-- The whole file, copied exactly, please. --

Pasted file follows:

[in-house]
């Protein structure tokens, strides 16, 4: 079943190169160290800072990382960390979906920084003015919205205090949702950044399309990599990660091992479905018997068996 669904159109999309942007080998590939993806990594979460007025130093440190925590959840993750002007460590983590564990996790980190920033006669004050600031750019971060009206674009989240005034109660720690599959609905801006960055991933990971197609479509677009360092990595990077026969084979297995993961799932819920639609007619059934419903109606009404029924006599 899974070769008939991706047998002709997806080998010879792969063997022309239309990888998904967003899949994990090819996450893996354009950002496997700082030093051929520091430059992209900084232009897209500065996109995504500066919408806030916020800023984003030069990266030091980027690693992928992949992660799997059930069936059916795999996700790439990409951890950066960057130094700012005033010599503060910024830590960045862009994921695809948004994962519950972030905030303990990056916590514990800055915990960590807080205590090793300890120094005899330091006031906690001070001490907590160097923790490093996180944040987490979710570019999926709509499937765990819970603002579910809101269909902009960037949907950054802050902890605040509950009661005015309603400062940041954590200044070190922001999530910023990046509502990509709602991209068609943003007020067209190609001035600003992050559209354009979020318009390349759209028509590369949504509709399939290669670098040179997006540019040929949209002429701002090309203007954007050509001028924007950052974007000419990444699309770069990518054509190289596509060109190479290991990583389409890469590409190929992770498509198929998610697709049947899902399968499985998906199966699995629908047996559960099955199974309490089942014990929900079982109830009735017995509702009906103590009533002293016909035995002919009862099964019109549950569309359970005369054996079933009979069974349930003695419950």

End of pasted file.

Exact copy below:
[in-house]
């Protein structure tokens, strides 16, 4: 079943190169160290800072990382960390979906920084003015919205205090949702950044399309990599990660091992479905018997068996 669904159109999309942007080998590939993806990594979460007025130093440190925590959840993750002007460590983590564990996790980190920033006669004050600031750019971060009206674009989240005034109660720690599959609905801006960055991933990971197609479509677009360092990595990077026969084979297995993961799932819920639609007619059934419903109606009404029924006599 899974070769008939991706047998002709997806080998010879792969063997022309239309990888998904967003899949994990090819996450893996354009950002496997700082030093051929520091430059992209900084232009897209500065996109995504500066919408806030916020800023984003030069990266030091980027690693992928992949992660799997059930069936059916795999996700790439990409951890950066960057130094700012005033010599503060910024830590960045862009994921695809948004994962519950972030905030303990990056916590514990800055915990960590807080205590090793300890120094005899330091006031906690001070001490907590160097923790490093996180944040987490979710570019999926709509499937765990819970603002579910809101269909902009960037949907950054802050902890605040509950009661005015309603400062940041954590200044070190922001999530910023990046509502990509709602991209068609943003007020067209190609001035600003992050559209354009979020318009390349759209028509590369949504509709399939290669670098040179997006540019040929949209002429701002090309203007954007050509001028924007950052974007000419990444699309770069990518054509190289596509060109190479290991990583389409890469590409190929992770498509198929998610697709049947899902399968499985998906199966699995629908047996559960099955199974309490089942014990929900079982109830009735017995509702009906103590009533002293016909035995002919009862099964019109549950569309359970005369054996079933009979069974349930003695419950």